Awesome that the d-bag was locked up, at least temporarily. I wish there were laws that prevently people like that from ever driving again. There’s no excuse for not paying attention. Driving a car is like aiming a loaded gun at someone. If you shoot someone, it’s no one but you that pulls the trigger.

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  • pdxrunner December 2, 2008 at 6:49 pm

    Nice to see a token effort by the PPB to do something about the blatant disregard for pedestrian’s rights.
    There has been way too little enforcement of the law. Instead of using Sharon, some Portland cops should be the “guinea PIGS”. Maybe then it’ll be safe to cross Hawthorne at 38th.

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  • just an ordinary joe December 2, 2008 at 7:34 pm

    Remembering that both cyclists and peds are the ‘vulerable users’ of roadways/paths/sidewalks.

    Pedestrians are often intimidated by cyclists overtaking, out of nowhere. It is not to be forgotten we have more in common with pedestrians than car drivers, and need to make sure we deal with pedestrians with courtesy and caution.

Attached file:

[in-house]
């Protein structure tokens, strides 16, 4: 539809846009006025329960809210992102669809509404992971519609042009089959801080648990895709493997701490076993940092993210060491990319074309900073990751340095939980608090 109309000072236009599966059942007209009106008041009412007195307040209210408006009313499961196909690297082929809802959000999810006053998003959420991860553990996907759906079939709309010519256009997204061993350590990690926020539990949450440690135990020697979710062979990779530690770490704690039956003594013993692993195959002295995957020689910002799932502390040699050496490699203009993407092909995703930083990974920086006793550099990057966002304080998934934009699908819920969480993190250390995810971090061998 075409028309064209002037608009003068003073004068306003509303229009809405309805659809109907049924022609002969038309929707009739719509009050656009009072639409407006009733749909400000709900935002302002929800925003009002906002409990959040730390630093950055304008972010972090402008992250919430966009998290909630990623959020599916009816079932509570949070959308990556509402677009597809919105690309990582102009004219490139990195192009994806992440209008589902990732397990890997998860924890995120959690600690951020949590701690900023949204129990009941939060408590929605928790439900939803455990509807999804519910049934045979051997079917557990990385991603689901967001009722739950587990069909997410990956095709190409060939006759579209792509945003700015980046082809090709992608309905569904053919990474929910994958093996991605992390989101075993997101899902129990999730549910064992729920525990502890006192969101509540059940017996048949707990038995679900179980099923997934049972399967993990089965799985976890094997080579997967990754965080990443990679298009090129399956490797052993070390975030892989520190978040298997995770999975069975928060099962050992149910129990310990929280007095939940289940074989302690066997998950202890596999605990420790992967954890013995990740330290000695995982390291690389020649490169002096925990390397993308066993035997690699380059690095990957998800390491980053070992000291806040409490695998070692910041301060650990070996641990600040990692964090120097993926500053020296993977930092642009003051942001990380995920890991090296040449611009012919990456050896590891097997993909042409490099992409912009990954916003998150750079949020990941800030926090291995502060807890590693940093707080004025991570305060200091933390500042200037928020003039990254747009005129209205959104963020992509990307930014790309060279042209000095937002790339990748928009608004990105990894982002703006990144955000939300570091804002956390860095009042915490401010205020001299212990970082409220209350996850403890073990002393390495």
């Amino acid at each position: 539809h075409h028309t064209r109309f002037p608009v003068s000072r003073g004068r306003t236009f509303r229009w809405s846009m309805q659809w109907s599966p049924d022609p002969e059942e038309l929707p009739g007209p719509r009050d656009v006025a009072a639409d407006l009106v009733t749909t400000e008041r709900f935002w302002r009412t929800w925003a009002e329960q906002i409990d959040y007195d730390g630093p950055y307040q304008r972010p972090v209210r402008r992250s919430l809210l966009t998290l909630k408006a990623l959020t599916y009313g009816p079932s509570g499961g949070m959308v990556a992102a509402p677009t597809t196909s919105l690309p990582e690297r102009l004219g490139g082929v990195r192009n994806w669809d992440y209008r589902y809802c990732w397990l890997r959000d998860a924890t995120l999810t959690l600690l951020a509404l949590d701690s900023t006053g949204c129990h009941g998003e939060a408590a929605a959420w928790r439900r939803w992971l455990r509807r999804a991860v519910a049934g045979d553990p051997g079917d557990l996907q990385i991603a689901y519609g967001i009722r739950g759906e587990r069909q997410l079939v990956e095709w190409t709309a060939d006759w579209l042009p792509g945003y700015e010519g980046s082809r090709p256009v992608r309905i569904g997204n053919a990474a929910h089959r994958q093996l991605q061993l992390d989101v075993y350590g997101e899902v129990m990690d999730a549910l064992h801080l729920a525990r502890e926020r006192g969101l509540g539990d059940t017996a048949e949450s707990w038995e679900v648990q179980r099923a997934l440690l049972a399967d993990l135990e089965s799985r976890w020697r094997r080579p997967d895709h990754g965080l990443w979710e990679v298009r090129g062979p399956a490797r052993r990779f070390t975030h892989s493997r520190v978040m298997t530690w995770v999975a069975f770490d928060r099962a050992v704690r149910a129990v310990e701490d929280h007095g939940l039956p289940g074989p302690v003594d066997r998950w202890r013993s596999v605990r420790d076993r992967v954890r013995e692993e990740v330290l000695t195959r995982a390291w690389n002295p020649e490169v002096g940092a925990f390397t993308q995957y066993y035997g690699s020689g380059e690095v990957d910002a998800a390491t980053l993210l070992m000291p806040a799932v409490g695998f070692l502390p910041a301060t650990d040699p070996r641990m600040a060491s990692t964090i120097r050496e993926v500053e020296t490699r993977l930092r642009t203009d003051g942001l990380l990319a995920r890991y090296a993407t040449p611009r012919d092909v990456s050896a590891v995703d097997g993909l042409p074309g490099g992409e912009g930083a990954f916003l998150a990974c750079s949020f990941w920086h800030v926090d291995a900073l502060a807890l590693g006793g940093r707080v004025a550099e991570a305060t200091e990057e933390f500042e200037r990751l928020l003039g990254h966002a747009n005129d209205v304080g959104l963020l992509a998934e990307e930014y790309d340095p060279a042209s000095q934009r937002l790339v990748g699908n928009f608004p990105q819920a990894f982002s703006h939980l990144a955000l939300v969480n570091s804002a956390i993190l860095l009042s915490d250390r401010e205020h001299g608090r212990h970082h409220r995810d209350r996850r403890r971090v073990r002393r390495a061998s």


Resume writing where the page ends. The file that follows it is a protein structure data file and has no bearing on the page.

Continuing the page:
I find it unconscionable that we need to have ‘stings’ to protect pedestrian rights. It should be a no brainer.

    At the same time,lets be careful to announce ourselfs before we overtake a ped. And remember a ped in a crosswalk needs stopping for, just like a driver should. We are in this together.

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  • John Mulvey December 2, 2008 at 10:30 pm

    It’s great that there’s a crosswalk enforcement action. Meanwhile, all day long every PPB officer everywhere else in the city continues to do nothing when these violations happen 2 feet in front of their faces.


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  • jim December 2, 2008 at 11:36 pm

    I have stopped and waited more than once for people walking out into the intersection and then turning around and going back up on the sidewalk because their bus isn’t coming up the street yet. Fooled me- I thought they were trying to cross

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  • tonyt
    tonyt December 3, 2008 at 7:57 am

    Hey btodd,